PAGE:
That team was comprised of Aaron Zangl and Tony Baer, who were there representing Hermosa Beach Lawn Bowling Club – literally just down the road from my home. While Aaron and Tony happened to be local, there were plenty of other folks there who had made a significantly longer trek to this event. Teams had come from Australia, New Zealand, Northern Ireland, Wales, and Canada. All places where people take up the game as young as 8 or 9 years of age and fall in love with it.
As I became absorbed in the action, I found myself almost involuntarily moving closer and closer to it. Seen from close range, the bowler’s affection for the game oozed from every match. In a display of fan-friendliness that sets an absolutely unattainable bar, I found that the competitors were happy to answer questions and interact in between “ends” (i.e. rounds of play) And sometimes in between shots! With a smile, no less, as well as an almost obligatory, “and if you have any other questions, please don’t hesitate to ask”.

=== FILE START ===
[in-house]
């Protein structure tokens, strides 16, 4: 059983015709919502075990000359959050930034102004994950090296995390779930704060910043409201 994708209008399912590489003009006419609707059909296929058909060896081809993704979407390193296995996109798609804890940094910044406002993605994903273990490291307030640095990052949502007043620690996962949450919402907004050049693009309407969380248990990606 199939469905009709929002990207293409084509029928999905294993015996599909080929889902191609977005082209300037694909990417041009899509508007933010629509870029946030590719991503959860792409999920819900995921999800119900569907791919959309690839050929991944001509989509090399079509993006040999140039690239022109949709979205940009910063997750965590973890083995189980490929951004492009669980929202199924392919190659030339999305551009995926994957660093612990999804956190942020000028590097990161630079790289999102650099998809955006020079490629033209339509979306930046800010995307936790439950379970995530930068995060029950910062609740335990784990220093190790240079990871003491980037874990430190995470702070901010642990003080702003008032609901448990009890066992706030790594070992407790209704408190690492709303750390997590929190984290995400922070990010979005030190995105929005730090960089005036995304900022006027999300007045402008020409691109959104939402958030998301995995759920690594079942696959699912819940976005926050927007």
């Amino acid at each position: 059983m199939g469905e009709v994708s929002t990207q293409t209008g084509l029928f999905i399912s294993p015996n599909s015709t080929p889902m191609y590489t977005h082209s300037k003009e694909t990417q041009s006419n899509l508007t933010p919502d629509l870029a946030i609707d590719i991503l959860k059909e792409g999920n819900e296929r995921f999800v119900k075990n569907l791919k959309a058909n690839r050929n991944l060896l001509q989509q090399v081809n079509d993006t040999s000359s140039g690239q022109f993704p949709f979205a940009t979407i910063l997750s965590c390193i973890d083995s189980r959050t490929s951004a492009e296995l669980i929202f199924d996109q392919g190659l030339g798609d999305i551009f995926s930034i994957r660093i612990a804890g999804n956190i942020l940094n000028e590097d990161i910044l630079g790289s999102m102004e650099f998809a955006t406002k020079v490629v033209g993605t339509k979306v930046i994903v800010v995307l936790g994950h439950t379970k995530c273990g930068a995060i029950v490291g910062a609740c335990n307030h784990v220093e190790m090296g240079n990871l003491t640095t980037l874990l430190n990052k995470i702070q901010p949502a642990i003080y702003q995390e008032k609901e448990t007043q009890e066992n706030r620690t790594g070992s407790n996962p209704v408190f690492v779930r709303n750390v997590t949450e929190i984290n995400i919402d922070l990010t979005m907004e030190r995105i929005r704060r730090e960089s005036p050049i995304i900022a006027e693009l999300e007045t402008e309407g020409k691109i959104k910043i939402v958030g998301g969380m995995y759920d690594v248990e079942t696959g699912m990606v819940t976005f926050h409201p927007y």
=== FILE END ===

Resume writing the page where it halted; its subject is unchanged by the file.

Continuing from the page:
As one match after another reached its conclusion and the competitors repaired to the clubhouse patio for beers and laughs, one tightly contested match still remained. It was my Hermosa Beach homeboys, Aaron and Tony, locked in a very close battle with Ed Quo and Dan Christensen. Team Hermosa had been down big early, but had been gradually closing the gap coming down the stretch.
Entering the 18th and final end, they were down four points – a tough number to make up in one end, but certainly not impossible. Each shot became a potential make or break one, and as the only remaining match on the green, this one was drawing a lot of attention.